Of course, the historical impact of any event depends on the reactions that follow in its wake. The attacks of September 11 have provoked not only a direct response — or series of responses — but also a larger and more profound change in how our nation interacts with the rest of our world. From the Middle East to South America, from the Persian Gulf to Central Asia and the Pacific Rim, the war on terrorism now provides the impetus and the context for American foreign policy. Indeed, an atmosphere of change prevails all around the world. Alliances are shifting. In the danger zones of the globe, there is a sense that once static situations are again "in play." Some historians have compared the current state of affairs to that just before the outbreak of World War I, when great powers sought political advantage in Europe. Others invoke the years that immediately followed World War II, the period of rising tensions that gave birth to the cold war. Whatever the point of comparison, the message is clear: As with those eras, our time is witness to a tectonic shift in international relations.

Such are the aftershocks that have continued and will continue to follow the earthquake that was September 11. This book and DVD represent an effort by CBS News to chronicle the early hours, days, and weeks of this seismic jolt. They are intended as historical documents and reminders — reminders not only of the fact that terror struck on a beautiful fall day but of the pictures, sounds, and emotions that accompanied the attacks and our first efforts to deal with them, as a nation united in fear, anger, grief, and determination.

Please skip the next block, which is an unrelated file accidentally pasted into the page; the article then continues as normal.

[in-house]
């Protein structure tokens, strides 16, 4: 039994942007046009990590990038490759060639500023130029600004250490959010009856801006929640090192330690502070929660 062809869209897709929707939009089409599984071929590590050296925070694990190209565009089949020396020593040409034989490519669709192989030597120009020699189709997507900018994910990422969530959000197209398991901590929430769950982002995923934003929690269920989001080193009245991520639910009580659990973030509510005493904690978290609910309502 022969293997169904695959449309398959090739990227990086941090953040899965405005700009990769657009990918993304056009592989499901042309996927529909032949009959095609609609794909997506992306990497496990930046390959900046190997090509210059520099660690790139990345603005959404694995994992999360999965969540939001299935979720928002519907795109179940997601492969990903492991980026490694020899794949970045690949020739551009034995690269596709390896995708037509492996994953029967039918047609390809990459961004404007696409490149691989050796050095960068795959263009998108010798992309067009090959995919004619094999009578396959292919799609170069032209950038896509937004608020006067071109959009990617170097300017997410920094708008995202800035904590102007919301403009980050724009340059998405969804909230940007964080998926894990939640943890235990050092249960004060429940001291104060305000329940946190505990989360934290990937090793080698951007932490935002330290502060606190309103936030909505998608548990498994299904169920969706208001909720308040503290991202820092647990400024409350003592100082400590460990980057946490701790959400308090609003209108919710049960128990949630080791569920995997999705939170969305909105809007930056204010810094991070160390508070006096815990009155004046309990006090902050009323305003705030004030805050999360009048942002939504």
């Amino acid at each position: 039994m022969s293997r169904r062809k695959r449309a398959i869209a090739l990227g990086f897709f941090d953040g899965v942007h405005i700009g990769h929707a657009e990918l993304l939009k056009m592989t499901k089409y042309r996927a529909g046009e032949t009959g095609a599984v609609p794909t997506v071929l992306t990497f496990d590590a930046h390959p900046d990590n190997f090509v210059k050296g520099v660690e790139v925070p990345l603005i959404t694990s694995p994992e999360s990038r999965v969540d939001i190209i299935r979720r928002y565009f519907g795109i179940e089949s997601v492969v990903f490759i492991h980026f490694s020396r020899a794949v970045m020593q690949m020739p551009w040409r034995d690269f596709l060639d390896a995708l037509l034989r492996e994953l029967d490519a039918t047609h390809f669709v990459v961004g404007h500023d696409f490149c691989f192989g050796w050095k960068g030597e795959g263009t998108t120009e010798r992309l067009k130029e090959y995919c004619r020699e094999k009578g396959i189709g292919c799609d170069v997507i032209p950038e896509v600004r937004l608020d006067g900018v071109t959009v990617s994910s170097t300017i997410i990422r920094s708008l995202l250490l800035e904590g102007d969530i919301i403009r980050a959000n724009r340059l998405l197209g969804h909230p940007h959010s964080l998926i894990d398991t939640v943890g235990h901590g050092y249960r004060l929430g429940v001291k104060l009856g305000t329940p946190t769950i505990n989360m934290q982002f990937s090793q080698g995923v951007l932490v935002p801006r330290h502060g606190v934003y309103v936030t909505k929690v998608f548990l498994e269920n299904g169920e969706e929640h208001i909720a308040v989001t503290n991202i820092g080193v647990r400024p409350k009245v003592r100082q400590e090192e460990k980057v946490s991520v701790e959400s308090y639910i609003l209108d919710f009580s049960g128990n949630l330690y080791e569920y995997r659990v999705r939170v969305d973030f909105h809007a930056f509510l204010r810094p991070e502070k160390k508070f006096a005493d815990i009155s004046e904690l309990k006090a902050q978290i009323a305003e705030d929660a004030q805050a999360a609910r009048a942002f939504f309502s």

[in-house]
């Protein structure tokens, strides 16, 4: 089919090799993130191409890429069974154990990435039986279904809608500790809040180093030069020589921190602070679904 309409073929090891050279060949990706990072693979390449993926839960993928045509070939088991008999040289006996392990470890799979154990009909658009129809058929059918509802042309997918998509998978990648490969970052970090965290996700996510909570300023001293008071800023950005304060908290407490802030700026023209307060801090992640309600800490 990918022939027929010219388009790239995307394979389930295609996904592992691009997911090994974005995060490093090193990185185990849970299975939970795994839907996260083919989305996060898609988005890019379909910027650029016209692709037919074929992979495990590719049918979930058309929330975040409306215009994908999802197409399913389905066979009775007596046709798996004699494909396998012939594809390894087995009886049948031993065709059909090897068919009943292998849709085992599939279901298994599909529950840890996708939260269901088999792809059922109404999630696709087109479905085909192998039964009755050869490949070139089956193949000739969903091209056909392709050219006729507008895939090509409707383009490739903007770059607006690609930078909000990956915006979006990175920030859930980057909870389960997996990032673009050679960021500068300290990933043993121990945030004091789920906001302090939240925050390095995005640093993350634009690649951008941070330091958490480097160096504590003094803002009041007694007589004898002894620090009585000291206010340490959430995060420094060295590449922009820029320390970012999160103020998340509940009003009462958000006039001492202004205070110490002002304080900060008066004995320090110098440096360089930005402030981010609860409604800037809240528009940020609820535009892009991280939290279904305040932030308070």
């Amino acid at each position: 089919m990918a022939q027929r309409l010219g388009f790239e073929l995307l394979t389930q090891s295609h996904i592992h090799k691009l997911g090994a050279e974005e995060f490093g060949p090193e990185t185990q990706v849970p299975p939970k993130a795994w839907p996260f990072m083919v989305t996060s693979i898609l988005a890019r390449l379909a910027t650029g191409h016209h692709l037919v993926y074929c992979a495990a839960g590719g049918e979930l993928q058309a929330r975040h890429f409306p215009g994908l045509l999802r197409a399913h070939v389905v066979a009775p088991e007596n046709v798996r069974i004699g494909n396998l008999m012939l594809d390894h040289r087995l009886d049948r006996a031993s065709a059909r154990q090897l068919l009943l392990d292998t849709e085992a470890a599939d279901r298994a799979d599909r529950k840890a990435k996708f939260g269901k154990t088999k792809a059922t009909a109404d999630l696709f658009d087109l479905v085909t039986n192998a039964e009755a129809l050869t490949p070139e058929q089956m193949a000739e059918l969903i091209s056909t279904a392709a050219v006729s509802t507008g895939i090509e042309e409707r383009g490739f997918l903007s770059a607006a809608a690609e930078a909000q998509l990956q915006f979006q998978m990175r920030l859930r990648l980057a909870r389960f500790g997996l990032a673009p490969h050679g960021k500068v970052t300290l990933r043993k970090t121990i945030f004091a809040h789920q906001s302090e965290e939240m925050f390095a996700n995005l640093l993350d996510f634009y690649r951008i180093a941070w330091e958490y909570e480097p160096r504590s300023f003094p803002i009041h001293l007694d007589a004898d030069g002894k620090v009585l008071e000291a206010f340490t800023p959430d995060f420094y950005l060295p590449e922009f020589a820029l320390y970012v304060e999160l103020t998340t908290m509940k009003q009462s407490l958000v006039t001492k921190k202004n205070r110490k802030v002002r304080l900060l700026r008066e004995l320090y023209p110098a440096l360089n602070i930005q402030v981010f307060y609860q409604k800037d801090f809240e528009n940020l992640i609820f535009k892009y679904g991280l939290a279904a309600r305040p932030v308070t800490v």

Much has been written and said about the effect of September 11 on America: that it awakened us from our illusions of invulnerability, that it shattered the sense of insularity that complacency and prosperity had let creep into our national discourse. These observations sting, but there is truth in them. And like so many Americans of all professions, September 11 forced those of us who report the news to reevaluate what we do and how we do it.


For me and my colleagues at CBS News, the scale of this story — and the many stories that have flowed from it — has given us an opportunity to do the kind of journalism to which we aspire. It is a chance to perform a public service, to report news that is not only gripping but that also matters. From what I've seen in the year between then and now, it is a chance that has been seized upon by much if not most of America's working press. The focus, for now, is on the truly important. International coverage is up. It is not yet at the levels where it should be, and it may prove to be a temporary development, but for the moment the news reflects and informs America's renewed outward gaze.


However painfully, we have received an education. But it has not only been an education of the mind. Our hearts have learned much, too. We have been confronted by the courage of the firefighters and police who answered the call at the World Trade Center and the Pentagon, by the ordinary citizens who gave their lives to deter United Airlines Flight 93 from its murderous path, by the fighting men and women who travel far and give so much to defend our country. The exhaustive labors of emergency workers and volunteers at Ground Zero have taught us new lessons in loyalty and love. Each flag-draped stretcher and coffin, every moment of silence, has given us a new appreciation of the word respect. The dry rattle of a funeral drum, the plaintive wail of bagpipes playing "Amazing Grace" — these sounds summon our deepest feelings with a new sincerity, to a degree that may have made us blush in the past.